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The Case for Short and Sweet

August 22, 2012  

Once in a while, we like to highlight a strong opinion, and Ron Romanski has one. In a post at the Business 2 Community blog, he says lengthy newsletters should be a thing of the past.

"With today's fast-paced society, you need to make things as single-focused as possible," he argues. "Which is why the newsletter just doesn't cut it."

Here's what Romanski recommends for all email campaigns:


Choose a single topic. Whether you want the subscriber to register for an event, make a purchase, or visit your Facebook page, your message should make that single request—and only that single request.

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  • by Michael O'Daniel Wed Aug 22, 2012 via web

    To these points I would add the importance of hyperlinks to subpages or specific sections of your website in case the reader wants more information right then. Direct mail letters and newsletters formerly ran 3-4 pages because they wanted to provide all the information at one time, plus they tended to repeat the call to action several times. I agree with the Short & Sweet principle to align with shortened attention spans, as long as you make it real easy for the reader to get all the information he / she needs to make an informed buying decision.

  • by Jeff Wed Aug 22, 2012 via mobile

    Agree with the use of hyperinflation landing pages. We seeing success with this approach.

  • by Stephan Thu Aug 23, 2012 via web

    I agree with Ron's insistence of brevity, but not about the newsletter being obsolete. By example, the last newsletter I sent for a client was on 8/1, and 2-3 weeks later we're still seeing opens. Newsletter emails have a great shelf life, but you should maintain more of a headline format that links to your site for the full articles. Plus, if you do that, you can track more versus putting all the text into your message and not knowing if it was really *read* (vs. being *opened*).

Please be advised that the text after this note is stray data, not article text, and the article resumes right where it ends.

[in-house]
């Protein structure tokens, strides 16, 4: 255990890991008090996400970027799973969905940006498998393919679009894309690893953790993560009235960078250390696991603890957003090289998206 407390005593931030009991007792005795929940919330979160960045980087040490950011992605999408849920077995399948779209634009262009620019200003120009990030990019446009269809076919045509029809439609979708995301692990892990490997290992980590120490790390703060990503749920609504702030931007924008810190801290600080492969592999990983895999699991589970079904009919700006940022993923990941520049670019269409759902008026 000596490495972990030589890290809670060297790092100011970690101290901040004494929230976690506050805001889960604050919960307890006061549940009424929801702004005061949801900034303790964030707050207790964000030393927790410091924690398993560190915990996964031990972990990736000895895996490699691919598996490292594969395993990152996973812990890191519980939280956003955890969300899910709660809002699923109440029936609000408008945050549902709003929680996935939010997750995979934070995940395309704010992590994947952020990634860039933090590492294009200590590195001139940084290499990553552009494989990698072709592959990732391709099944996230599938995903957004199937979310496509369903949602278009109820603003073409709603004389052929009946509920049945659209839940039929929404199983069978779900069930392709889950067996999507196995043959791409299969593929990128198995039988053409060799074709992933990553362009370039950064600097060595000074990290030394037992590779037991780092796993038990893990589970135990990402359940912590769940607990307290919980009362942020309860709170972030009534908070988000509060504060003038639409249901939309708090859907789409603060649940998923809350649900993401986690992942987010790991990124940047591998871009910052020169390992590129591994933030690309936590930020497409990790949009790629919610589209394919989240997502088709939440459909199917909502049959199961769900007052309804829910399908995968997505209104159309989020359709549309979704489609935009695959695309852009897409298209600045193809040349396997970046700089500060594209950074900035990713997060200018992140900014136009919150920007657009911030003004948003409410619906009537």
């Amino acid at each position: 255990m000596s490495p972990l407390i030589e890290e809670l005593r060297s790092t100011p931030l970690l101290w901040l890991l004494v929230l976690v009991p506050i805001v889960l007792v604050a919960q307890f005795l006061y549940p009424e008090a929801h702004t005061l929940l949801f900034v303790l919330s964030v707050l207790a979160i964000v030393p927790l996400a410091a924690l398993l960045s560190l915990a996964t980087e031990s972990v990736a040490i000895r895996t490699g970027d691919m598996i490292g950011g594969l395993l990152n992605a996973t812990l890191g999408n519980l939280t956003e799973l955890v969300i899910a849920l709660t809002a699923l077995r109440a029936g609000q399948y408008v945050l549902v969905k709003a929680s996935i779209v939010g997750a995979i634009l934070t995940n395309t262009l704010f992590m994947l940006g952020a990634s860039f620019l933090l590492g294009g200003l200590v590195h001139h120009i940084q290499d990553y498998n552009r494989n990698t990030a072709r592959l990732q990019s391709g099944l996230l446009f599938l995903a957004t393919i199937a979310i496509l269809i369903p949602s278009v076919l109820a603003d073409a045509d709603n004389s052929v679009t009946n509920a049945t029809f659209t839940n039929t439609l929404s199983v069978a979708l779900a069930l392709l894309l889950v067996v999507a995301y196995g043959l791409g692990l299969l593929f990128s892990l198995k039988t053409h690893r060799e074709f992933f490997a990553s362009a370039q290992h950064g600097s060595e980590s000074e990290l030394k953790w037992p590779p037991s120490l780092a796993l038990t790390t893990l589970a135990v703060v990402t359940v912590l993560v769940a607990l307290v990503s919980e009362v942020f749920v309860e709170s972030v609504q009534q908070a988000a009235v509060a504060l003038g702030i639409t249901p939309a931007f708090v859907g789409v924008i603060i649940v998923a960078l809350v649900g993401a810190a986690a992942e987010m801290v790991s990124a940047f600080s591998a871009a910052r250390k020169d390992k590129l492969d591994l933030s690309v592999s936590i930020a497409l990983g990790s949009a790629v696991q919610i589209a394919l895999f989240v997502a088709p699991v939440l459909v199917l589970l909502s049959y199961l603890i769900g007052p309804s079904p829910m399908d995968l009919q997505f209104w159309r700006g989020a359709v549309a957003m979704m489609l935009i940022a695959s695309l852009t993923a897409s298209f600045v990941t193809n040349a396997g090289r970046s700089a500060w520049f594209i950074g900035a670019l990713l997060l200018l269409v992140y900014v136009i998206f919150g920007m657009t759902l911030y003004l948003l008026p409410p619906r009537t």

Great article

  • by Michael O'Daniel Thu Aug 23, 2012 via web

    As with any other type of advertising or marketing initiative, the impact and value of a newsletter will depends on the quality of the content, the manner of presentation, and the immediate recognition on the part of the reader that it will be worth his / her while to invest the time in reading. The questions, then, are single topic or several, small bites or larger bites, what actions do you want the reader to take, etc. One of the actions, as Stephan points out, is for the reader to come back more than once because your content does have shelf life (and that's why you want an immediately accessible archive of your newsletters). I think most of us agree that presenting information a customer can put to immediate use, whether in B2B or B2C, is a viable marketing strategy -- all that remains then is to determine how to package and present the information.

  • by Bhaskar Sarma Mon Aug 27, 2012 via web

    Long emails are also bad if you want to target mobile users, and a lot of people open their emails on a smartphone. Short, brief emails that lead to another page will bump up click thru rates

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